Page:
Hyalinizing clear cell carcinoma (HCCC), also known as clear cell carcinoma, not otherwise specified [CCC, (NOS)], is a rare minor salivary gland tumor characterized by proliferation of clear cells, organized in trabecular cords, or solid nests within loose to densely hyalinized stroma. It is considered a diagnosis of exclusion by the World Health Organization (WHO) because other salivary tumors may also have a clear cell component. Hence, there is a wide differential diagnosis. EWSR1-ATF1 gene rearrangements are fairly specific for this tumor, however, one of the recent studies have described its presence in clear cell odontogenic carcinoma (CCOC) one of its histologic mimickers. EWSR1 and CREM fusions have recently been described in these tumors but its importance is still not well described. Here we present a case of a 33-year-old woman who presented with a recurrent lesion of the soft palate. Her initial lesion was resected and diagnosed as low-grade myoepithelial tumor. Surgical margins at the time of initial resection were positive and the re-excision was recommended but the patient did not undergo surgery. Two years later, local recurrence at the same site was found and an excision was performed yielding negative margins. Histopathologic examination revealed features consistent with hyalinizing clear cell carcinoma. The patient remains disease free 1 year after the re-excision. The pathology, clinical characteristics, differential diagnosis and treatment of hyalinizing clear cell carcinoma are reviewed.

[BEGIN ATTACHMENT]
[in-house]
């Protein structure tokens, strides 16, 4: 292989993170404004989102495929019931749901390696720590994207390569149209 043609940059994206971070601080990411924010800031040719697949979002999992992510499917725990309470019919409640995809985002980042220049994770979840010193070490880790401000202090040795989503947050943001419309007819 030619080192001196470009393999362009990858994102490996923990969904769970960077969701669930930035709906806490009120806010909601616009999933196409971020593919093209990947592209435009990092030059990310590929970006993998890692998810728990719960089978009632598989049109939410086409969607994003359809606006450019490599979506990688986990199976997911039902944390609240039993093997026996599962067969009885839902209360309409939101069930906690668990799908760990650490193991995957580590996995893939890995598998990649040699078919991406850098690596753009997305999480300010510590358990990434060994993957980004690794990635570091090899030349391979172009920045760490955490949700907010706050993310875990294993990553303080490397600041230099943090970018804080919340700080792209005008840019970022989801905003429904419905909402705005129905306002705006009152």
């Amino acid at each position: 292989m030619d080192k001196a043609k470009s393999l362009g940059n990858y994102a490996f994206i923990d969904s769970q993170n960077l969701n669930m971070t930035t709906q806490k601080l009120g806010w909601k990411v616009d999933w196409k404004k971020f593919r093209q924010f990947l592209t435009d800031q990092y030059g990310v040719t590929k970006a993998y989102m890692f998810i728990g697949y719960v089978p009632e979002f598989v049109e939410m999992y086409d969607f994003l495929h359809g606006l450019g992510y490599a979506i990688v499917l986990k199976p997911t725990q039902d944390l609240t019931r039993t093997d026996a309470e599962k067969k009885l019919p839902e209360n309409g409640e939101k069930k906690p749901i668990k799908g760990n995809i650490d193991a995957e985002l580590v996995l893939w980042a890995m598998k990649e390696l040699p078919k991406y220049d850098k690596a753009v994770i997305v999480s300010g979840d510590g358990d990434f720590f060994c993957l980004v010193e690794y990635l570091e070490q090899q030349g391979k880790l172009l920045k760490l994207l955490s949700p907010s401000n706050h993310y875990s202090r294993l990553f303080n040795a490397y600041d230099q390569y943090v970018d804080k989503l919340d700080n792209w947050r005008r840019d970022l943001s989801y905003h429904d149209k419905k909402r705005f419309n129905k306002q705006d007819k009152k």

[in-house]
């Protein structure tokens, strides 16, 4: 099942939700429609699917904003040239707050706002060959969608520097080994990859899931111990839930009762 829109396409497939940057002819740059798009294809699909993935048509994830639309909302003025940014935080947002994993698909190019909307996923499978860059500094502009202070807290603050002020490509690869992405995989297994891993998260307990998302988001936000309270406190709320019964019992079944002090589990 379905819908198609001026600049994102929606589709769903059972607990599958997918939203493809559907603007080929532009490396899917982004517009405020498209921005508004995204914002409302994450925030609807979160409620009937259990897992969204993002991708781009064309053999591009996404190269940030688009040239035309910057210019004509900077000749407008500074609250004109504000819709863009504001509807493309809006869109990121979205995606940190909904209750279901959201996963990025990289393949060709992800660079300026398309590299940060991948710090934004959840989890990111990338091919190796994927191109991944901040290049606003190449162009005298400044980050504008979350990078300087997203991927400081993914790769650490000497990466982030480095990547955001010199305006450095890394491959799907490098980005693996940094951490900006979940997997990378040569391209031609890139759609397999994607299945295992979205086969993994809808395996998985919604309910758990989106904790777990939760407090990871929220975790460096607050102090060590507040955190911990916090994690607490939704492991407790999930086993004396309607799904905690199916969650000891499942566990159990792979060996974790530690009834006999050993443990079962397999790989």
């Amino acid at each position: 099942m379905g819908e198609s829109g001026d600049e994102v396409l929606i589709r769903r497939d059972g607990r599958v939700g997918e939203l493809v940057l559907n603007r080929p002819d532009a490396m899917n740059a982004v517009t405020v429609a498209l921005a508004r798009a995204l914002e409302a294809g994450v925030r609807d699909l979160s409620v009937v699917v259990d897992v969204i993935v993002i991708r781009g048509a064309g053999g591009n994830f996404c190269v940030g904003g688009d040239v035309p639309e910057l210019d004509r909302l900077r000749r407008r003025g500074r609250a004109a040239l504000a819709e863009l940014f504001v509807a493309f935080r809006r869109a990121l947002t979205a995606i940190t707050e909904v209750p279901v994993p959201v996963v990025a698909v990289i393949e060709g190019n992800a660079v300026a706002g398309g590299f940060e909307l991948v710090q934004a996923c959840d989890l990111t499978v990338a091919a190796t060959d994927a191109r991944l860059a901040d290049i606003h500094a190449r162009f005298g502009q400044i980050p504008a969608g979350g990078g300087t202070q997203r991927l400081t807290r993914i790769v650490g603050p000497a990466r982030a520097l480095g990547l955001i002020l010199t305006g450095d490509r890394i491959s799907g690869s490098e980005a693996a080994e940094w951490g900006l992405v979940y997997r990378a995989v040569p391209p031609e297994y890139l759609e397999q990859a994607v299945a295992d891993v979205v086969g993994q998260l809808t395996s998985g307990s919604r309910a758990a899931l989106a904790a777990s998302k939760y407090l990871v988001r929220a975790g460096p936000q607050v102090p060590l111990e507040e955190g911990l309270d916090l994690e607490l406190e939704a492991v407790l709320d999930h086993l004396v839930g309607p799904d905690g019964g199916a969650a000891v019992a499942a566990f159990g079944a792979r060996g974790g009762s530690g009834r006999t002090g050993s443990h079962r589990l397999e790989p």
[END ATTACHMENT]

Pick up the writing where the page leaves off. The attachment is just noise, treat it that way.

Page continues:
EWSR1-ATF1 fusion protein, Carcinoma, Mucoepidermoid, PTCH protein, human, Head and Neck Neoplasms, Salivary Gland Neoplasms
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